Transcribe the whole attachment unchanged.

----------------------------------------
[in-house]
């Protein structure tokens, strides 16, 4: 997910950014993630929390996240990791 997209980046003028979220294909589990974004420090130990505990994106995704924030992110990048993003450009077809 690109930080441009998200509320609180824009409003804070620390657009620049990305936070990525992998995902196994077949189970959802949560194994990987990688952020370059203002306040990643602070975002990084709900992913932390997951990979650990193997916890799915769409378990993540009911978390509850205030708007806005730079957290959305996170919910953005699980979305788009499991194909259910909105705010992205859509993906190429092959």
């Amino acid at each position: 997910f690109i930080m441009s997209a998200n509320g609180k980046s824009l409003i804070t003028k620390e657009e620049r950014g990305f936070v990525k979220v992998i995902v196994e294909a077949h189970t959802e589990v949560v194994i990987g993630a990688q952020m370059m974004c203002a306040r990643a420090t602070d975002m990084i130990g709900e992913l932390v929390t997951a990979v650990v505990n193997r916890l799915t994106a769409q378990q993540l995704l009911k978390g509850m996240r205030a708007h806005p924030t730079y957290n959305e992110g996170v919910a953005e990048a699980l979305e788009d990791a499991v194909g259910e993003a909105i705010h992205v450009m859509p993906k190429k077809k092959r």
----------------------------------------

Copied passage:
[in-house]
């Protein structure tokens, strides 16, 4: 997910950014993630929390996240990791 997209980046003028979220294909589990974004420090130990505990994106995704924030992110990048993003450009077809 690109930080441009998200509320609180824009409003804070620390657009620049990305936070990525992998995902196994077949189970959802949560194994990987990688952020370059203002306040990643602070975002990084709900992913932390997951990979650990193997916890799915769409378990993540009911978390509850205030708007806005730079957290959305996170919910953005699980979305788009499991194909259910909105705010992205859509993906190429092959």
């Amino acid at each position: 997910f690109i930080m441009s997209a998200n509320g609180k980046s824009l409003i804070t003028k620390e657009e620049r950014g990305f936070v990525k979220v992998i995902v196994e294909a077949h189970t959802e589990v949560v194994i990987g993630a990688q952020m370059m974004c203002a306040r990643a420090t602070d975002m990084i130990g709900e992913l932390v929390t997951a990979v650990v505990n193997r916890l799915t994106a769409q378990q993540l995704l009911k978390g509850m996240r205030a708007h806005p924030t730079y957290n959305e992110g996170v919910a953005e990048a699980l979305e788009d990791a499991v194909g259910e993003a909105i705010h992205v450009m859509p993906k190429k077809k092959r």